Strangely compelling, mostly because it took me from first starting to gather logos to almost hitting publish before I realised this was a very stylised “N” and “B”. Prior to that I was prepared to admit defeat after scrolling through several websites trying to discern what it might have to do with the Transporter Bridge or the Wave sculpture. In the sense of forcing me to examine Newport’s tourist attractions more closely it is a success. In terms of comprehensible design it is not.
77. Grand Central
A familiar one to me, since its low-cost open-access journeys from Bradford are some of the cheapest ways to get from Sheffield to London. It’s the first on this list in a classic of train operating company design — aping the pre-nationalisation branding after which the companies were all subsumed into British Rail.
However, for various reasons it comes across as a rather cheap and tawdry version of that aesthetic. The ugly and very basic gradients on the wings stick out a mile off, and the jammed-in Arriva logo feels thoughtless — was there really no flexibility in the brand guidelines to site it centrally, in a smaller, similarly art deco font?
Low-cost is one thing, but I don’t feel like this logo is treating the brand it represents with a lot of respect, and that’s enough to offset a not-terrible concept.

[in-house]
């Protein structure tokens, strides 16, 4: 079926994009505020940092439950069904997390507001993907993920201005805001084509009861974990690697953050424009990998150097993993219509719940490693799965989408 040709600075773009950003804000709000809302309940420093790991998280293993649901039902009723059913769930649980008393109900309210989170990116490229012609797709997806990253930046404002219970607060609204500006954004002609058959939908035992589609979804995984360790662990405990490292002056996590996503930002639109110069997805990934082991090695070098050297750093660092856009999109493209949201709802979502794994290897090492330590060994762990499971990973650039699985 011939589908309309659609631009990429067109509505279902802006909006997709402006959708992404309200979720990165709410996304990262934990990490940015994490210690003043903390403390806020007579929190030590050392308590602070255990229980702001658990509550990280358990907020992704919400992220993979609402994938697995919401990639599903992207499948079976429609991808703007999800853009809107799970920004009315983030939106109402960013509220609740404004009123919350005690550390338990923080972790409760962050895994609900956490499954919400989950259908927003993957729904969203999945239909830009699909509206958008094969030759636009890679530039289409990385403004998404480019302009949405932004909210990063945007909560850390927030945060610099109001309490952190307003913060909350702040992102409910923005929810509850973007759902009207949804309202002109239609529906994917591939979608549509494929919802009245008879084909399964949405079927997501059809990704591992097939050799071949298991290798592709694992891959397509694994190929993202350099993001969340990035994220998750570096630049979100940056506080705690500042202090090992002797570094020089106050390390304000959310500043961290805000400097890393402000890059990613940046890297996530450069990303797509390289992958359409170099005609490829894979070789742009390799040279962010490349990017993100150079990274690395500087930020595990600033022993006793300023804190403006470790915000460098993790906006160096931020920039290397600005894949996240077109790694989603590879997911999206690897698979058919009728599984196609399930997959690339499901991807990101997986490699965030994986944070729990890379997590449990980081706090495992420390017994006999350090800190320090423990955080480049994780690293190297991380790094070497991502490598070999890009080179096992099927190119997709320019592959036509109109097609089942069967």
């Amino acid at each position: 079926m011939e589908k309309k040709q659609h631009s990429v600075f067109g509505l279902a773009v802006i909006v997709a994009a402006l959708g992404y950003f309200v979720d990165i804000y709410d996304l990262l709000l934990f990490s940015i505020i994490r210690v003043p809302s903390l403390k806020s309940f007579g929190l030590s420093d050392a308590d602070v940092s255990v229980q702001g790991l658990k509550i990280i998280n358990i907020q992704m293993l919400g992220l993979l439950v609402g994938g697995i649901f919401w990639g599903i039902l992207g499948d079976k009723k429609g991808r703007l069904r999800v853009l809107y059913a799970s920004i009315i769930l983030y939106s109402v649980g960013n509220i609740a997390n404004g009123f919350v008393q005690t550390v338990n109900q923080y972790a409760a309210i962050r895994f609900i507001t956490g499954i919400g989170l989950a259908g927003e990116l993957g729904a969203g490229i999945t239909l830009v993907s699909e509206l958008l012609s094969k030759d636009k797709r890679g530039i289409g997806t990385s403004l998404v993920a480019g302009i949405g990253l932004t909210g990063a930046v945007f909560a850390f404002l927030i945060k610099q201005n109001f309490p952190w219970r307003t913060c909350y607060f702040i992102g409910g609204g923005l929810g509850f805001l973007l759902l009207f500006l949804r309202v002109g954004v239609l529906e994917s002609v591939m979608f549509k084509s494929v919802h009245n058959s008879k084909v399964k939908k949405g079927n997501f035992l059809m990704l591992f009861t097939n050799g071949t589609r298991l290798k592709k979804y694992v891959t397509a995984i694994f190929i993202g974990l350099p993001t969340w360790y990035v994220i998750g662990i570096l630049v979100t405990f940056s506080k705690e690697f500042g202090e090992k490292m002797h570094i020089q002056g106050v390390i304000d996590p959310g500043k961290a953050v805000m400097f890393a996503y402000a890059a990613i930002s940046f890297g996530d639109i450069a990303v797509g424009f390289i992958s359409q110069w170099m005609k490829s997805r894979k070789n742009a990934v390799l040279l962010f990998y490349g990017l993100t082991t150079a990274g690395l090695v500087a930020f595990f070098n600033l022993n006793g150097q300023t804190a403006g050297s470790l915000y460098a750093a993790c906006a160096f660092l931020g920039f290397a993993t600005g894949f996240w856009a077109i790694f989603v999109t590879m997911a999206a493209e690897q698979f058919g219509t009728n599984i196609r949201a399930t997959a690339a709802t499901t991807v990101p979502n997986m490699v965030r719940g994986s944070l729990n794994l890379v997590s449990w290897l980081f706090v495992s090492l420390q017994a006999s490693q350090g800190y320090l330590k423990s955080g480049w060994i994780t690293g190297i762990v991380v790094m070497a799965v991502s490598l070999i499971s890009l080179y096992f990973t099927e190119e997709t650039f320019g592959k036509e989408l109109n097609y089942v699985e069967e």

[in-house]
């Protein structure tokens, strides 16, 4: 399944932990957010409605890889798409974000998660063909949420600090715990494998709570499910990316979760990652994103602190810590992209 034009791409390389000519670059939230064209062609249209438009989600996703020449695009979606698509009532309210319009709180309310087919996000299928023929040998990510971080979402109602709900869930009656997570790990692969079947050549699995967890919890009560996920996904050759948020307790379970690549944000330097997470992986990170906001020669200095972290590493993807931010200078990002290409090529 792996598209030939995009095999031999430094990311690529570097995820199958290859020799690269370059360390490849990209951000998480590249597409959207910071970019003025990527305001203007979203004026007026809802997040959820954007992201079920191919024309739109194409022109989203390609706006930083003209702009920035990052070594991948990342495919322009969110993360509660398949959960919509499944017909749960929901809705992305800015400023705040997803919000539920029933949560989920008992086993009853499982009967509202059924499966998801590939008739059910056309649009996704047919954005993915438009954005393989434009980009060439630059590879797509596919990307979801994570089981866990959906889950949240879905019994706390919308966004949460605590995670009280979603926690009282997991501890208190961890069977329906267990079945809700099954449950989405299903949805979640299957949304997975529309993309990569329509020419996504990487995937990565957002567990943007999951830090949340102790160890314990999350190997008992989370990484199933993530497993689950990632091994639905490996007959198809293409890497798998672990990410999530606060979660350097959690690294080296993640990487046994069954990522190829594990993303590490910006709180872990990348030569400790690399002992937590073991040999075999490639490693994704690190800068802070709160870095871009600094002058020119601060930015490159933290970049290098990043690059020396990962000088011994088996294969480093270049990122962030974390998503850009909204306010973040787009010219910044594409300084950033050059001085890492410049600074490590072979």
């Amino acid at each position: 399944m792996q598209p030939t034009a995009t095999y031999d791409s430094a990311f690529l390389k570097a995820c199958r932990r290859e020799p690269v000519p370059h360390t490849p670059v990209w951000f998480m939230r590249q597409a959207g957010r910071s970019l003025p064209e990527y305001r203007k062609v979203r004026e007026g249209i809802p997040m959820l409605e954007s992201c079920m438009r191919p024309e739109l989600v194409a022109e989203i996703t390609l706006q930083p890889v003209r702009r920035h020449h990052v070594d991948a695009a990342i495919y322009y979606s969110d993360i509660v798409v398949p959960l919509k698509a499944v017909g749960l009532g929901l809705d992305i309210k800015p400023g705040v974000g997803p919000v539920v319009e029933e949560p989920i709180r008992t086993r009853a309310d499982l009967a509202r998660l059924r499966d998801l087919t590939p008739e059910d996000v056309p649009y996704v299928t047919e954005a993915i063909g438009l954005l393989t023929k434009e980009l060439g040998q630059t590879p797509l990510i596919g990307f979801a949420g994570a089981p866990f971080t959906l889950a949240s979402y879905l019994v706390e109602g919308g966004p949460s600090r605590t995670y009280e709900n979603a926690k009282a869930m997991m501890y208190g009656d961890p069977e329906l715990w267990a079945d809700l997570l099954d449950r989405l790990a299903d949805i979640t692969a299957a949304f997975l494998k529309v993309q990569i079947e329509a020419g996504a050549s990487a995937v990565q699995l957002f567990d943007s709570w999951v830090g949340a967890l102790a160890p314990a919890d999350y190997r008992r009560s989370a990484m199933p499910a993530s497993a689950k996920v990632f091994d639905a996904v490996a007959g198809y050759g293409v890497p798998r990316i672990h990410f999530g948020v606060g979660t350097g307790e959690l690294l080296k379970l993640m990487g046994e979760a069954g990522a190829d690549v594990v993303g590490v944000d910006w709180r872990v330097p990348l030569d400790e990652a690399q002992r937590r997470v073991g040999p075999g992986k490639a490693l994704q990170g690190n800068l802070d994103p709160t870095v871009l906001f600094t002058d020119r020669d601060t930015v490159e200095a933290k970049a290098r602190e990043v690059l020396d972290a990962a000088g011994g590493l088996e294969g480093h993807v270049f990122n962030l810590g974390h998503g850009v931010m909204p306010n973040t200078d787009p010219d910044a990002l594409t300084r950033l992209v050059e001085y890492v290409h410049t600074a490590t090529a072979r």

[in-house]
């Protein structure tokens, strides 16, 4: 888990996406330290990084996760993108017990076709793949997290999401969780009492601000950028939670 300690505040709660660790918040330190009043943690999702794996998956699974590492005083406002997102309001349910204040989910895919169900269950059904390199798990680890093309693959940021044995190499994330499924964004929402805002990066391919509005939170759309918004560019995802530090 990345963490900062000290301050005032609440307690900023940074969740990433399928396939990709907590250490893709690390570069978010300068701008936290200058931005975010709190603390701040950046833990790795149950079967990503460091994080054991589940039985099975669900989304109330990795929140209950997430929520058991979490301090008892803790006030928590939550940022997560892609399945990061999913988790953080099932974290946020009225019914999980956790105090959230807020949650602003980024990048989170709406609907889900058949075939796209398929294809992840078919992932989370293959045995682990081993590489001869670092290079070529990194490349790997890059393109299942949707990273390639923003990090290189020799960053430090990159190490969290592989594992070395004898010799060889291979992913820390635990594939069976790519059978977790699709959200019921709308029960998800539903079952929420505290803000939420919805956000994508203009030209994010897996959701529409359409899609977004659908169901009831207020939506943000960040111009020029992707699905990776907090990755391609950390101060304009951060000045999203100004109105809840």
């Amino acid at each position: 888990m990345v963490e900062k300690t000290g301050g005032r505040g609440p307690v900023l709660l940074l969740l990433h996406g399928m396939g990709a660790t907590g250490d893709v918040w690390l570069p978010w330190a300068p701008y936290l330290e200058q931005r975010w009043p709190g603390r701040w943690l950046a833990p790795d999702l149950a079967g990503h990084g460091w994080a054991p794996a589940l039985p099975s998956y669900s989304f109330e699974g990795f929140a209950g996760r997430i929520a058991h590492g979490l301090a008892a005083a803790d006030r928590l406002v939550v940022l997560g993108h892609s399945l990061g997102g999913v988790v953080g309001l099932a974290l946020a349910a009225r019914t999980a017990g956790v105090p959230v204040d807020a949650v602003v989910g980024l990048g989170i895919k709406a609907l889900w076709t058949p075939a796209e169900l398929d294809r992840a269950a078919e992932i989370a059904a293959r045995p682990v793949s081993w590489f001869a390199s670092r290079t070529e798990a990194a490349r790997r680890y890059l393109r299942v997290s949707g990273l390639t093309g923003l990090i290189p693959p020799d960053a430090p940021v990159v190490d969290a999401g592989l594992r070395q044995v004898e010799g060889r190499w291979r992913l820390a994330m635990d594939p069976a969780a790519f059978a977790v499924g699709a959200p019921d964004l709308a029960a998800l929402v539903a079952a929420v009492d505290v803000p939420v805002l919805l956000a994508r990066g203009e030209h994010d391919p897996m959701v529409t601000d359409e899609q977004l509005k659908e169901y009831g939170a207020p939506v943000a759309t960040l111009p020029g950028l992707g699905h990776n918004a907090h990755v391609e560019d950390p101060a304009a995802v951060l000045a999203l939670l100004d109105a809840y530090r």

You might not be familiar with the Enterprise service if you’re not from Northern Ireland or a regular visitor from the Republic, but it’s the joint North-South rail service connecting Belfast to Dublin. I’ve taken it, and while it suffers from every other problem of Northern Irish public infrastructure (a flurry of post-GFA investment followed by drought which gives central Belfast a weird aesthetic sense of stepping into the Blair era) it’s cheap and reasonably speedy.
In keeping with that theme, however, the logo is a perfect example of late-90s random squiggle which might be forgivable on its own but when paired with a grey-maroon-purple colour scheme just comes across as a murky smear.
I actually really like Merseyrail, and if you’re ever in Merseyside I highly recommend getting the train up to Formby and spending an afternoon at what is quite possibly my favourite British beach.
Now that I’ve placated any Liverpudlians reading this, I’m sorry but you really, really, need to get them to ditch the dire handwriting font under the main mark. It looks like a work of digital graffiti, as though there’s some profane double entendre I’m missing.
One could argue it’s not really part of the logo, but using the adjudicating rule of “what do they use on the official website” I’m afraid it has to rank.
Leaving that aside would take it from very bad to merely a bit dated — the chunky 1980s-style lettering and the harsh black with yellow highlights work better on the actual rolling stock and stations than they do in abstract, but I’m afraid that in this list, purity counts.